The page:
Nassau County police this week arrested three Long Island teenagers for allegedly assaulting a classmate for being gay — not once, but twice, and both times on a school bus, according to reports at WPix.com.

Police have charged 18-year-old David Spencer of North Valley Stream, 16-year-old Chase Morrison of Lakeview both with second-degree aggravated harrassment and third-degree assault, and they have charged 14-year-old Roy Wilson of Baldwin with third-degree assault.

According to reports, the three assailants attacked their 14-year-old classmate on the bus Tuesday afternoon, Oct. 12, as it left Nassau BOCES Career Preparatory High School in Hicksville, kicking and stomping him while hurling anti-gay epithets at him. The next morning, Wednesday, Oct. 13, when the unnamed victim boarded the bus  to go to school, the three attacked him again, using anti-gay insults as they slapped him in the face and head.

The three were arrested later Wednesday afternoon.

—  admin

Scenes from today’s rally outside North Dallas High School in support of Andy Moreno

If you turn on the local TV news tonight, you’ll undoubtedly see coverage of today’s rally outside North Dallas High School in support of Andy Moreno, the transgender girl whose principal decided she wasn’t fit to run for homecoming queen. A dozen or so protesters from Queer LiberAction gathered on a street corner in front of the school at about 3:30 p.m. As the bell rang a few minutes later and students poured down the front steps, QL organizer Elizabeth Pax yelled through a megaphone for those who support Andy to join the protesters. Hundreds of students swarmed the street corner, cheering and chanting as Moreno stood alongside Pax looking on. Crews from several local TV stations, as well as from CNN and MTV News, were on hand. The protesters and students, including Moreno, eventually marched up and down Cole Avenue yelling things like “Who’s queen? Our queen!” as police and school officials watched nearby. We’ll post a full story and video from the rally shortly. More pics below.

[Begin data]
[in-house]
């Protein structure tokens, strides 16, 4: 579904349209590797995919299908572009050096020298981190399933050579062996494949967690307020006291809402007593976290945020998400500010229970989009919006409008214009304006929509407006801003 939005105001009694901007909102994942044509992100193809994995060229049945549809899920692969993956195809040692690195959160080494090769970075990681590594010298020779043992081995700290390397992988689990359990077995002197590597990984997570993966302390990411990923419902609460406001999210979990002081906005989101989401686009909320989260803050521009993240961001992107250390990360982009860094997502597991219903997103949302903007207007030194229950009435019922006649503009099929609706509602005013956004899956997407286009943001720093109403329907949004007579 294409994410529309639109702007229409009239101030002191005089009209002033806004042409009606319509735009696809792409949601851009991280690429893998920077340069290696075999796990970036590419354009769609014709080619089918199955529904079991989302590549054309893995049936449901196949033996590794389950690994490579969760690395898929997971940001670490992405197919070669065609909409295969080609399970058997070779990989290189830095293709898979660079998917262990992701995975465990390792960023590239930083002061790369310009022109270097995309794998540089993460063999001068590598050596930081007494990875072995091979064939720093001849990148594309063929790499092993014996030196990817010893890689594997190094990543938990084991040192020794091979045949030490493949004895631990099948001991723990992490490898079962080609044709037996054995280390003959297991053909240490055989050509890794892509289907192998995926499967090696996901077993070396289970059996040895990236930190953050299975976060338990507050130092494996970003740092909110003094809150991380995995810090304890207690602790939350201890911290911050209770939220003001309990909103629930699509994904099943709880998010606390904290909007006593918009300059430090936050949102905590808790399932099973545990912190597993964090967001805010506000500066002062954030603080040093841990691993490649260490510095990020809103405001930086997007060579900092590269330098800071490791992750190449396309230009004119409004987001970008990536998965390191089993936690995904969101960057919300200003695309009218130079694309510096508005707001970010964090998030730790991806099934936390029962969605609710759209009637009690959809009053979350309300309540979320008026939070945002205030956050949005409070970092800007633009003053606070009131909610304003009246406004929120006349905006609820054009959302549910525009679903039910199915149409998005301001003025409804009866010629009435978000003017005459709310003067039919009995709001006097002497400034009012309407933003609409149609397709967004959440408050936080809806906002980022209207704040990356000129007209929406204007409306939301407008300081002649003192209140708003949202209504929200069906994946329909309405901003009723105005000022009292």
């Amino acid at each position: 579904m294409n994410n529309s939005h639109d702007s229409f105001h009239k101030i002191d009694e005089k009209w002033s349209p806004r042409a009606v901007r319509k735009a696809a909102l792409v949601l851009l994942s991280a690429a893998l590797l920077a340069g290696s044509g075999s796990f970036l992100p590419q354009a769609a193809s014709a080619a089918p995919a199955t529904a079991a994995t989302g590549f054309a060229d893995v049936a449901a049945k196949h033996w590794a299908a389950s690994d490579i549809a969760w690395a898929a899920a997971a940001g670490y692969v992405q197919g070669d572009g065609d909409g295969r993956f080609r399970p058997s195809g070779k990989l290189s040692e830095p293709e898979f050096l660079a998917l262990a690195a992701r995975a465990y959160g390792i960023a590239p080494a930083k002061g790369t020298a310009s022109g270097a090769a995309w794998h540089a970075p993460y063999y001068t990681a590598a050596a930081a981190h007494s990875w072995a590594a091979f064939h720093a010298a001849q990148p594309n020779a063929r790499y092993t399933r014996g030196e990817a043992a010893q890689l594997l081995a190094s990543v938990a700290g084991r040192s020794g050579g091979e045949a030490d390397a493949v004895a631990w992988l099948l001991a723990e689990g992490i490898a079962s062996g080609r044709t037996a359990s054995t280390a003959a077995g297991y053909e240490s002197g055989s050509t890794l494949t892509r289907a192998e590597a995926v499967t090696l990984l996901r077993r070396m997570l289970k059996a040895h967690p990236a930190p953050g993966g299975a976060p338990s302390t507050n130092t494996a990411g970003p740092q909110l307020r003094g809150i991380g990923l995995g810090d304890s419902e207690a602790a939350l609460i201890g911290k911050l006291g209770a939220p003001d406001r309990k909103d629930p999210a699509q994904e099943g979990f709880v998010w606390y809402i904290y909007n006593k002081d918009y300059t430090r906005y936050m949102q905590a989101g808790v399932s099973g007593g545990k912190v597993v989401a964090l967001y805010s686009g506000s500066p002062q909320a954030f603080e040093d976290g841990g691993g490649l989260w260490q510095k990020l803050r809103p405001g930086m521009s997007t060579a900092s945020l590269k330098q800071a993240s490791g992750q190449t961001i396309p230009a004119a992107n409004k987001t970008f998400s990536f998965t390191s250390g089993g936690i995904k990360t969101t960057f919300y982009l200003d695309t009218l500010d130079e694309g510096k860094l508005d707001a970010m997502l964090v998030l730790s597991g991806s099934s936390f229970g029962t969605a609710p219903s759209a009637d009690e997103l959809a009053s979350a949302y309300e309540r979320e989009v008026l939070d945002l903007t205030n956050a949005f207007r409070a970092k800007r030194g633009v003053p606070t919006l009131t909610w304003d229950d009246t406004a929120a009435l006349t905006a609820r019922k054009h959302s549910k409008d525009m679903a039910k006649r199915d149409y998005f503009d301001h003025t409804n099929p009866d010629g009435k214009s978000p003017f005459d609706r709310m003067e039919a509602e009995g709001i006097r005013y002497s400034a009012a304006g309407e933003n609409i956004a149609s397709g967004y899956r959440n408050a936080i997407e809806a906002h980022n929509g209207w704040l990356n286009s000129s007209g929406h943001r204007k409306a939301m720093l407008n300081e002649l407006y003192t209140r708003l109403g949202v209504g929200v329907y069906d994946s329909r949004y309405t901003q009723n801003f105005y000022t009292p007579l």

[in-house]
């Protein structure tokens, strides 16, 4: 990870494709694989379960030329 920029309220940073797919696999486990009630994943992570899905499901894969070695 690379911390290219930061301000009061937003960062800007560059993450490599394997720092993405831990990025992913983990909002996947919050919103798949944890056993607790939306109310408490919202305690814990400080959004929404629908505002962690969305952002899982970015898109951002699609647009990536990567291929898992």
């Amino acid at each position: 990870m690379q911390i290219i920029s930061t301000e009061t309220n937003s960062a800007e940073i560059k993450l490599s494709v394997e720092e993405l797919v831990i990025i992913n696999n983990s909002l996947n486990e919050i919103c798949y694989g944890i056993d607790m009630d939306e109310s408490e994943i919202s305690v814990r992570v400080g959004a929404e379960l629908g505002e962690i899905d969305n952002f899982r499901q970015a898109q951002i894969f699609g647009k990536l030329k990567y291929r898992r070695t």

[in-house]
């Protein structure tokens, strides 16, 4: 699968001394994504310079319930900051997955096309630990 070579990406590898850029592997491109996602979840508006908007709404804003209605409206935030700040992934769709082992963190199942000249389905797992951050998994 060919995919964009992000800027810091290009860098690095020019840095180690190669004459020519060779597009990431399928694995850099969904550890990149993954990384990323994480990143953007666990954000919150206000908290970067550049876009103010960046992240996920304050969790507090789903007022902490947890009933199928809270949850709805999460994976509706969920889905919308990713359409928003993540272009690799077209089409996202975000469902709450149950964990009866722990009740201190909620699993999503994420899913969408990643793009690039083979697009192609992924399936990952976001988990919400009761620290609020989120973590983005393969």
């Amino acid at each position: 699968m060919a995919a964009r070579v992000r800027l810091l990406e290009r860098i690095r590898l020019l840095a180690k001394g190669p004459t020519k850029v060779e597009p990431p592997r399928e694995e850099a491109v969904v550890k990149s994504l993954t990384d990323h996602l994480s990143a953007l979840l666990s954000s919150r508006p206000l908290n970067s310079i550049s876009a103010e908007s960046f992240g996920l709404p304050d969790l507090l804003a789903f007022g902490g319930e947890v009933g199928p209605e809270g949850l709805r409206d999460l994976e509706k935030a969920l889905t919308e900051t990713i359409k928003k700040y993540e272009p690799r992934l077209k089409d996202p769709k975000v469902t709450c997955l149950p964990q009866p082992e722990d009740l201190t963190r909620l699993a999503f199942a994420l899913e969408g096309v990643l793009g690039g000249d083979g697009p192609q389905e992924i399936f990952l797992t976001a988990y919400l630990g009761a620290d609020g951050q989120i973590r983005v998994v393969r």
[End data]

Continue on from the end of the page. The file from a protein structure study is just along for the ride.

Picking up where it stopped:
UPDATE: We’ve posted our story here.

—  John Wright

Protest planned to support transgender student

From Queer LiberAction’s website.

Queer LiberAction is planning a protest to support North Dallas High School transgender student Andy Moreno.

According to QL organizer Gabe Coppinger, the action will be held Thursday, Oct. 14 beginning at 3:30 p.m. School lets out at 3:45 p.m.

Andy Moreno was denied a spot as a finalist for homecoming queen on Monday despite reports from members of the vote-counting committee that she received more votes than at least one of the other finalists. Coppinger said the group will be there to support Moreno and thank the students who voted for her as well as the faculty and staff that have treated her with respect. The group’s only criticism with the school is the bullying that they say has come from the principal.

Coppinger said more details will follow.

—  David Taffet